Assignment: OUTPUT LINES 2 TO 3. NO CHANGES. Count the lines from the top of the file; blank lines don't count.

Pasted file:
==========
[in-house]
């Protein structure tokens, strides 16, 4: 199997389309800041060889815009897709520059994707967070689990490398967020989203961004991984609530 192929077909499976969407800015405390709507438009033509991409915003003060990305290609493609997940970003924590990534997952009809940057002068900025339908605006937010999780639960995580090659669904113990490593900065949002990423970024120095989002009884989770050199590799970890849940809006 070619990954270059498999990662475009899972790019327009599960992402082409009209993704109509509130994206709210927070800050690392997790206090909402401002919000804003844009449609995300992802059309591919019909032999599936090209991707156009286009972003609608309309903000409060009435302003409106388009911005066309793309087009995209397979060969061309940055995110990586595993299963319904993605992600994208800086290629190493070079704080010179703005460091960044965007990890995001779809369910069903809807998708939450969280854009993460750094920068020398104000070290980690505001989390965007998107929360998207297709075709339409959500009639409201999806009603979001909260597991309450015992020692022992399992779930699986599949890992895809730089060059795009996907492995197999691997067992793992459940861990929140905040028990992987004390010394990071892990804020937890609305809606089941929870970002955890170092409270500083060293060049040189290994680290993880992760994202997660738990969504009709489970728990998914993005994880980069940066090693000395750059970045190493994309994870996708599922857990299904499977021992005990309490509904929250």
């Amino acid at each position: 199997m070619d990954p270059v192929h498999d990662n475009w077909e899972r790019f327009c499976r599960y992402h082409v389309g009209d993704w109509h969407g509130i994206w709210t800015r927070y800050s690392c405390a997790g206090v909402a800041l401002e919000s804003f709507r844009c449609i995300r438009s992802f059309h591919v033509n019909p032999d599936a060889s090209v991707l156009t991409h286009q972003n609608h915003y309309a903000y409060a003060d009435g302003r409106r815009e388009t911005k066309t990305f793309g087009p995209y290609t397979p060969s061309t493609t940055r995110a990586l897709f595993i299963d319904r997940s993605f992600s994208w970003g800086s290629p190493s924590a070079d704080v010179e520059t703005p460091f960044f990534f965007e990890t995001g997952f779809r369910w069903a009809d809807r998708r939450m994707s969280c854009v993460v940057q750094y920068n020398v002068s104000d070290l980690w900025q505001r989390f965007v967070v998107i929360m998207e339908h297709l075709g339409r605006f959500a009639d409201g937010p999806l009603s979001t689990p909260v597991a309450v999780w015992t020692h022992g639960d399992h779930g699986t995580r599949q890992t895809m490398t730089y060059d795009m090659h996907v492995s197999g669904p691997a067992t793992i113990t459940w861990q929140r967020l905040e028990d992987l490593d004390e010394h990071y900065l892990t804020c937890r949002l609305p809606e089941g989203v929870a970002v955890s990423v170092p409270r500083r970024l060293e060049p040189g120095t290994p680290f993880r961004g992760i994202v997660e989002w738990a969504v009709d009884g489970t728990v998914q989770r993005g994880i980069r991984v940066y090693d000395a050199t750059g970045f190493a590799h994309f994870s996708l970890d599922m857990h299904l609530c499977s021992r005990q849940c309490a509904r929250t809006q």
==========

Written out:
């Protein structure tokens, strides 16, 4: 199997389309800041060889815009897709520059994707967070689990490398967020989203961004991984609530 192929077909499976969407800015405390709507438009033509991409915003003060990305290609493609997940970003924590990534997952009809940057002068900025339908605006937010999780639960995580090659669904113990490593900065949002990423970024120095989002009884989770050199590799970890849940809006 070619990954270059498999990662475009899972790019327009599960992402082409009209993704109509509130994206709210927070800050690392997790206090909402401002919000804003844009449609995300992802059309591919019909032999599936090209991707156009286009972003609608309309903000409060009435302003409106388009911005066309793309087009995209397979060969061309940055995110990586595993299963319904993605992600994208800086290629190493070079704080010179703005460091960044965007990890995001779809369910069903809807998708939450969280854009993460750094920068020398104000070290980690505001989390965007998107929360998207297709075709339409959500009639409201999806009603979001909260597991309450015992020692022992399992779930699986599949890992895809730089060059795009996907492995197999691997067992793992459940861990929140905040028990992987004390010394990071892990804020937890609305809606089941929870970002955890170092409270500083060293060049040189290994680290993880992760994202997660738990969504009709489970728990998914993005994880980069940066090693000395750059970045190493994309994870996708599922857990299904499977021992005990309490509904929250």
């Amino acid at each position: 199997m070619d990954p270059v192929h498999d990662n475009w077909e899972r790019f327009c499976r599960y992402h082409v389309g009209d993704w109509h969407g509130i994206w709210t800015r927070y800050s690392c405390a997790g206090v909402a800041l401002e919000s804003f709507r844009c449609i995300r438009s992802f059309h591919v033509n019909p032999d599936a060889s090209v991707l156009t991409h286009q972003n609608h915003y309309a903000y409060a003060d009435g302003r409106r815009e388009t911005k066309t990305f793309g087009p995209y290609t397979p060969s061309t493609t940055r995110a990586l897709f595993i299963d319904r997940s993605f992600s994208w970003g800086s290629p190493s924590a070079d704080v010179e520059t703005p460091f960044f990534f965007e990890t995001g997952f779809r369910w069903a009809d809807r998708r939450m994707s969280c854009v993460v940057q750094y920068n020398v002068s104000d070290l980690w900025q505001r989390f965007v967070v998107i929360m998207e339908h297709l075709g339409r605006f959500a009639d409201g937010p999806l009603s979001t689990p909260v597991a309450v999780w015992t020692h022992g639960d399992h779930g699986t995580r599949q890992t895809m490398t730089y060059d795009m090659h996907v492995s197999g669904p691997a067992t793992i113990t459940w861990q929140r967020l905040e028990d992987l490593d004390e010394h990071y900065l892990t804020c937890r949002l609305p809606e089941g989203v929870a970002v955890s990423v170092p409270r500083r970024l060293e060049p040189g120095t290994p680290f993880r961004g992760i994202v997660e989002w738990a969504v009709d009884g489970t728990v998914q989770r993005g994880i980069r991984v940066y090693d000395a050199t750059g970045f190493a590799h994309f994870s996708l970890d599922m857990h299904l609530c499977s021992r005990q849940c309490a509904r929250t809006q």